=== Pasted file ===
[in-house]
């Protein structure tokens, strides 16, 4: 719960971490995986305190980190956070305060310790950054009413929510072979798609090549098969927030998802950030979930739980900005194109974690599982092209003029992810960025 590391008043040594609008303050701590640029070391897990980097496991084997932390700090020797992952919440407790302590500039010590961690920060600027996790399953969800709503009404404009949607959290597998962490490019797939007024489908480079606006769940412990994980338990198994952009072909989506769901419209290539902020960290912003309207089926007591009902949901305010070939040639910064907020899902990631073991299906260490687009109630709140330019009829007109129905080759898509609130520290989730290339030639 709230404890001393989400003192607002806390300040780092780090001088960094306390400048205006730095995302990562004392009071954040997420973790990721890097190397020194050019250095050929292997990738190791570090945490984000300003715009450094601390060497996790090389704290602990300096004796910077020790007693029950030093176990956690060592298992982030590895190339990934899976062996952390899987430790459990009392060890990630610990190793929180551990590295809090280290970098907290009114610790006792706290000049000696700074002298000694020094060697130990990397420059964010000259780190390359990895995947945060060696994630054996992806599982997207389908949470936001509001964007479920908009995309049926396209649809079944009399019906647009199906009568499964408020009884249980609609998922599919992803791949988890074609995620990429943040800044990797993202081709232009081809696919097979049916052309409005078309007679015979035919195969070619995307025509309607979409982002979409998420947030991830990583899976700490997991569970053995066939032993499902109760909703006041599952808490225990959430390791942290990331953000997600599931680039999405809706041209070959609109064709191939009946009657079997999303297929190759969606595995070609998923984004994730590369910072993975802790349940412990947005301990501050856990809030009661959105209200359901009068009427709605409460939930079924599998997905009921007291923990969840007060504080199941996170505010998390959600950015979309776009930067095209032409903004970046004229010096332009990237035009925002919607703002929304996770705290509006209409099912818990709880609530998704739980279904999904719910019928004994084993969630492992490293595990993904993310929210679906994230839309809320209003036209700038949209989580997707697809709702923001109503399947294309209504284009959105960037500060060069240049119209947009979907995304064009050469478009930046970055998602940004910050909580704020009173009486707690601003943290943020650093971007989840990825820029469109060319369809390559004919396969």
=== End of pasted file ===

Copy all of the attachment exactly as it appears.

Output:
[in-house]
């Protein structure tokens, strides 16, 4: 719960971490995986305190980190956070305060310790950054009413929510072979798609090549098969927030998802950030979930739980900005194109974690599982092209003029992810960025 590391008043040594609008303050701590640029070391897990980097496991084997932390700090020797992952919440407790302590500039010590961690920060600027996790399953969800709503009404404009949607959290597998962490490019797939007024489908480079606006769940412990994980338990198994952009072909989506769901419209290539902020960290912003309207089926007591009902949901305010070939040639910064907020899902990631073991299906260490687009109630709140330019009829007109129905080759898509609130520290989730290339030639 709230404890001393989400003192607002806390300040780092780090001088960094306390400048205006730095995302990562004392009071954040997420973790990721890097190397020194050019250095050929292997990738190791570090945490984000300003715009450094601390060497996790090389704290602990300096004796910077020790007693029950030093176990956690060592298992982030590895190339990934899976062996952390899987430790459990009392060890990630610990190793929180551990590295809090280290970098907290009114610790006792706290000049000696700074002298000694020094060697130990990397420059964010000259780190390359990895995947945060060696994630054996992806599982997207389908949470936001509001964007479920908009995309049926396209649809079944009399019906647009199906009568499964408020009884249980609609998922599919992803791949988890074609995620990429943040800044990797993202081709232009081809696919097979049916052309409005078309007679015979035919195969070619995307025509309607979409982002979409998420947030991830990583899976700490997991569970053995066939032993499902109760909703006041599952808490225990959430390791942290990331953000997600599931680039999405809706041209070959609109064709191939009946009657079997999303297929190759969606595995070609998923984004994730590369910072993975802790349940412990947005301990501050856990809030009661959105209200359901009068009427709605409460939930079924599998997905009921007291923990969840007060504080199941996170505010998390959600950015979309776009930067095209032409903004970046004229010096332009990237035009925002919607703002929304996770705290509006209409099912818990709880609530998704739980279904999904719910019928004994084993969630492992490293595990993904993310929210679906994230839309809320209003036209700038949209989580997707697809709702923001109503399947294309209504284009959105960037500060060069240049119209947009979907995304064009050469478009930046970055998602940004910050909580704020009173009486707690601003943290943020650093971007989840990825820029469109060319369809390559004919396969």